That responsibility, and the lawfulness and propriety of such delay, is all further indicated by the required mechanics of the actual assent, mechanics deliberately retained, as the normal legal requirements for the modern era, by the Royal Assent Act 1967.  What is involved is not only the royal signing of the Bill but also sealing with Great Seal, for which, by the Great Seal Act 1884, it is legally necessary to have a warrant countersigned by one or other of a conspicuously political set of ministers: “by the Lord Chancellor, or by one of Her Majesty’s Principal Secretaries of State, or by the Lord High Treasurer, or two of the Commissioners of Her Majesty’s Treasury”.  The live constitutional point, in relation to similar machinery for the Crown’s involvement in our government of overseas territories, was misunderstood by a majority of the Law Lords in Quark Fishing, as was soon acknowledged by an overlapping majority in Bancoult [2008] UKHL 61, who cited ([39]) a paper of mine that summarised (paras. 15-18) relevant considerations and authorities about the interlocking requirements of constitutional monarchy, executive responsibility and elective-legislative control in the United Kingdom’s democracy.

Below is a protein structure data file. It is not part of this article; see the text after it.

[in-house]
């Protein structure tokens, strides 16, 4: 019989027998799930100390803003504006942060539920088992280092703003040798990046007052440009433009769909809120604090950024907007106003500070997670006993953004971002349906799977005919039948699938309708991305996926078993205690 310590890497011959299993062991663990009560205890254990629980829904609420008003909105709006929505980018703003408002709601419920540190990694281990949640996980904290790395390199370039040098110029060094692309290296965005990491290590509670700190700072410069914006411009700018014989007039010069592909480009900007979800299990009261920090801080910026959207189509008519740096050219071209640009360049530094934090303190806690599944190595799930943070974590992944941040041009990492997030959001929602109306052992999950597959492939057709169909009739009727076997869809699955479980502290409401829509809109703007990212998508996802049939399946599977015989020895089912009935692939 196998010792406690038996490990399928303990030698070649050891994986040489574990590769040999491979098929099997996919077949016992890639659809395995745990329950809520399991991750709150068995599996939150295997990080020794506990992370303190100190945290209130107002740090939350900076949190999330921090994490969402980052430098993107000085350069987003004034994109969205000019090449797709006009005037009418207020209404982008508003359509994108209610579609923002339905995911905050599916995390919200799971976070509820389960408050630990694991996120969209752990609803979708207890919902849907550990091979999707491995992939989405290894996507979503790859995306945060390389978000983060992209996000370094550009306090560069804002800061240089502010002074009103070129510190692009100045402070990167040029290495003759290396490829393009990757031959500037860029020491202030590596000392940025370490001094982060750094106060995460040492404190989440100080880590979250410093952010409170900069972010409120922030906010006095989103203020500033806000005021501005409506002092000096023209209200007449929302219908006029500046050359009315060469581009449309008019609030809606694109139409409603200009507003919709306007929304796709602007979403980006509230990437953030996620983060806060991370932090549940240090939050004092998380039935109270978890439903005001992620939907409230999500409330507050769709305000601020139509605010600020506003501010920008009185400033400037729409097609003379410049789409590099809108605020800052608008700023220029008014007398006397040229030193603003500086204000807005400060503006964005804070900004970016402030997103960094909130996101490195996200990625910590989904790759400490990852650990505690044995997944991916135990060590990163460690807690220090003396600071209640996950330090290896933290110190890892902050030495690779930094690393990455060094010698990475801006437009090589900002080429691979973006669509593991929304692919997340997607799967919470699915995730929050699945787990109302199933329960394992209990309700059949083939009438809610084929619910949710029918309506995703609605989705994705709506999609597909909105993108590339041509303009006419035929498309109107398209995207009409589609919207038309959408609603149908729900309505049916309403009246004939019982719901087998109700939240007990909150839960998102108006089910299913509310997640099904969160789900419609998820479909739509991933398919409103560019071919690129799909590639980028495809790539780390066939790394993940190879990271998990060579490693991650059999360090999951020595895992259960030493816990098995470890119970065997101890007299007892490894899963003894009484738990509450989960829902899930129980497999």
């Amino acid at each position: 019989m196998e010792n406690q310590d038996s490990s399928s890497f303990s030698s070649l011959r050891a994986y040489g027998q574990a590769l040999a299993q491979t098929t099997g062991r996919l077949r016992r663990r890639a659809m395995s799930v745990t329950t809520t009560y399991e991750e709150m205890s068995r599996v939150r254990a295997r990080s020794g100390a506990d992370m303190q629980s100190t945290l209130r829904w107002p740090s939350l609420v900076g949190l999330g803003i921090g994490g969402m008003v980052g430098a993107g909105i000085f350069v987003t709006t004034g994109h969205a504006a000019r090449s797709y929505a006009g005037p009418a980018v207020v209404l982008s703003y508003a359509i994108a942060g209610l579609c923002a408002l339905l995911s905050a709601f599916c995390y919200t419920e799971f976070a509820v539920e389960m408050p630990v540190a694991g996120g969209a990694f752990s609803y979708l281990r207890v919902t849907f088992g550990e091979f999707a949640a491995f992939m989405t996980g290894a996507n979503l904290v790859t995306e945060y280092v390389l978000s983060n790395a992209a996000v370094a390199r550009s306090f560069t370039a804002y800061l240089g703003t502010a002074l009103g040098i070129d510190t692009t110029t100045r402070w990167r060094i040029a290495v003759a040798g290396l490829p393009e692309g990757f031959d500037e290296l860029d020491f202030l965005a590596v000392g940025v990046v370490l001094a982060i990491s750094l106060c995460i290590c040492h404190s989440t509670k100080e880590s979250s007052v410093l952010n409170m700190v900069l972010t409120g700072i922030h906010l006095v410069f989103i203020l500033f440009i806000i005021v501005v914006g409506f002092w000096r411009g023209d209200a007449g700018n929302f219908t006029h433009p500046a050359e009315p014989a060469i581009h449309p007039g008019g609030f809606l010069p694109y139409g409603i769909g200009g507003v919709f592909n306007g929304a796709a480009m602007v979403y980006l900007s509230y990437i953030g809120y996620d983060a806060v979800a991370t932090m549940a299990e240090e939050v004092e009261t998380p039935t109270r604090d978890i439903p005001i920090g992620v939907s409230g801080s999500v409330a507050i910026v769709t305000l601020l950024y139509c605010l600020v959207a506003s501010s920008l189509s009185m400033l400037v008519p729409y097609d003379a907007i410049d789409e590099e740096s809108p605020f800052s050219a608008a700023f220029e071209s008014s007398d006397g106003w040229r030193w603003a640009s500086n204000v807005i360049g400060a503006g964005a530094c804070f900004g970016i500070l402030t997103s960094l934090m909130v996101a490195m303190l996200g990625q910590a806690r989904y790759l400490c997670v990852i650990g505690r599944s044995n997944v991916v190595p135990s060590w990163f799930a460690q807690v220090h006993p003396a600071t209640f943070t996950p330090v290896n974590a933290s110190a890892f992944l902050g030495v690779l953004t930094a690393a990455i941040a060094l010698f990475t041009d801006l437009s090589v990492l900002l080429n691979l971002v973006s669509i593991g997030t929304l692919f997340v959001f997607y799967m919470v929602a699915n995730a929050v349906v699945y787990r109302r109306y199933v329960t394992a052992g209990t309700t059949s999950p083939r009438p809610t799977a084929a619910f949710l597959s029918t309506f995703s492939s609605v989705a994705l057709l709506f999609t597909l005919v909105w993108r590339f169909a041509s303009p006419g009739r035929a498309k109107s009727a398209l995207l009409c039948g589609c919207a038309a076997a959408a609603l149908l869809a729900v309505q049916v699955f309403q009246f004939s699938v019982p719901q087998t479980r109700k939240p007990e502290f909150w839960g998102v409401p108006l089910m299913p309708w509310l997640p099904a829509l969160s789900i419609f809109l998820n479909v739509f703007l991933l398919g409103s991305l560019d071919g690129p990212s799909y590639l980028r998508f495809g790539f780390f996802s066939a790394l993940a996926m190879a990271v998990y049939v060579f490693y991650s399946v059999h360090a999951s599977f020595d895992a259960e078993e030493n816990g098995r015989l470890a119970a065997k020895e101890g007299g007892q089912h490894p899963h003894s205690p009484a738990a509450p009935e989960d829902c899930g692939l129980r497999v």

Parliament is not Congress, empowered by Constitution and statute to make laws without or against the will of the Head of State.  Parliament makes law – acts as Parliament – only when all three of its elements act in coordination.  The Queen’s part in this – her assent – is an act of responsible government performed and performable only on the advice and political responsibility of her ministers.